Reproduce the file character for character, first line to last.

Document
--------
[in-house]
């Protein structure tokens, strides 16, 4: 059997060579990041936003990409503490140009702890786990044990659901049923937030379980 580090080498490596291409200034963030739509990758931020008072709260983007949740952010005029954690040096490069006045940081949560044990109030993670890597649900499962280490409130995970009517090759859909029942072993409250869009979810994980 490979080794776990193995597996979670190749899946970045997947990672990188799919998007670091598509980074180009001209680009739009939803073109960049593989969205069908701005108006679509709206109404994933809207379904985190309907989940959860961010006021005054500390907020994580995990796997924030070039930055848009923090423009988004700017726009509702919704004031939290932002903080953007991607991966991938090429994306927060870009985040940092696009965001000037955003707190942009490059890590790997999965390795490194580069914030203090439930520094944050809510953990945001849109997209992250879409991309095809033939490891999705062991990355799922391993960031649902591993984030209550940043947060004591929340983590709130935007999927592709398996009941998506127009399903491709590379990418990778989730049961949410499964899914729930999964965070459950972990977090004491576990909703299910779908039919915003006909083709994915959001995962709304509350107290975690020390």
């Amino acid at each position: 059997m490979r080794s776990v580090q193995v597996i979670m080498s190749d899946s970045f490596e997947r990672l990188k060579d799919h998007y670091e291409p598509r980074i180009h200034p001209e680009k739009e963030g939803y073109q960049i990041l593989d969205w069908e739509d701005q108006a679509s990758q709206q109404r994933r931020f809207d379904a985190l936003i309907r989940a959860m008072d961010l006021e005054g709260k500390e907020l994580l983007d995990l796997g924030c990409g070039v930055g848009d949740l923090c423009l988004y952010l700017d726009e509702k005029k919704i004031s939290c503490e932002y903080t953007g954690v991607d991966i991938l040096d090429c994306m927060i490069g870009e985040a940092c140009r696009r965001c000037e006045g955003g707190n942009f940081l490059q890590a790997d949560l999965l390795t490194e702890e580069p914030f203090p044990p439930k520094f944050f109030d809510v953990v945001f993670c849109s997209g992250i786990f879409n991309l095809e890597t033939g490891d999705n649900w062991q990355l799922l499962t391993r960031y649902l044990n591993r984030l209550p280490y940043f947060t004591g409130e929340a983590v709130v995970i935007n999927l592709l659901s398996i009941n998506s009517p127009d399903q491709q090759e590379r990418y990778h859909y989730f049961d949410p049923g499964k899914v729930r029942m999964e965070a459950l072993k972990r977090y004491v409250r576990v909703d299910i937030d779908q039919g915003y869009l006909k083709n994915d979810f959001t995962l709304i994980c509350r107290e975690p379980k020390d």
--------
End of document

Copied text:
[in-house]
């Protein structure tokens, strides 16, 4: 059997060579990041936003990409503490140009702890786990044990659901049923937030379980 580090080498490596291409200034963030739509990758931020008072709260983007949740952010005029954690040096490069006045940081949560044990109030993670890597649900499962280490409130995970009517090759859909029942072993409250869009979810994980 490979080794776990193995597996979670190749899946970045997947990672990188799919998007670091598509980074180009001209680009739009939803073109960049593989969205069908701005108006679509709206109404994933809207379904985190309907989940959860961010006021005054500390907020994580995990796997924030070039930055848009923090423009988004700017726009509702919704004031939290932002903080953007991607991966991938090429994306927060870009985040940092696009965001000037955003707190942009490059890590790997999965390795490194580069914030203090439930520094944050809510953990945001849109997209992250879409991309095809033939490891999705062991990355799922391993960031649902591993984030209550940043947060004591929340983590709130935007999927592709398996009941998506127009399903491709590379990418990778989730049961949410499964899914729930999964965070459950972990977090004491576990909703299910779908039919915003006909083709994915959001995962709304509350107290975690020390």
């Amino acid at each position: 059997m490979r080794s776990v580090q193995v597996i979670m080498s190749d899946s970045f490596e997947r990672l990188k060579d799919h998007y670091e291409p598509r980074i180009h200034p001209e680009k739009e963030g939803y073109q960049i990041l593989d969205w069908e739509d701005q108006a679509s990758q709206q109404r994933r931020f809207d379904a985190l936003i309907r989940a959860m008072d961010l006021e005054g709260k500390e907020l994580l983007d995990l796997g924030c990409g070039v930055g848009d949740l923090c423009l988004y952010l700017d726009e509702k005029k919704i004031s939290c503490e932002y903080t953007g954690v991607d991966i991938l040096d090429c994306m927060i490069g870009e985040a940092c140009r696009r965001c000037e006045g955003g707190n942009f940081l490059q890590a790997d949560l999965l390795t490194e702890e580069p914030f203090p044990p439930k520094f944050f109030d809510v953990v945001f993670c849109s997209g992250i786990f879409n991309l095809e890597t033939g490891d999705n649900w062991q990355l799922l499962t391993r960031y649902l044990n591993r984030l209550p280490y940043f947060t004591g409130e929340a983590v709130v995970i935007n999927l592709l659901s398996i009941n998506s009517p127009d399903q491709q090759e590379r990418y990778h859909y989730f049961d949410p049923g499964k899914v729930r029942m999964e965070a459950l072993k972990r977090y004491v409250r576990v909703d299910i937030d779908q039919g915003y869009l006909k083709n994915d979810f959001t995962l709304i994980c509350r107290e975690p379980k020390d």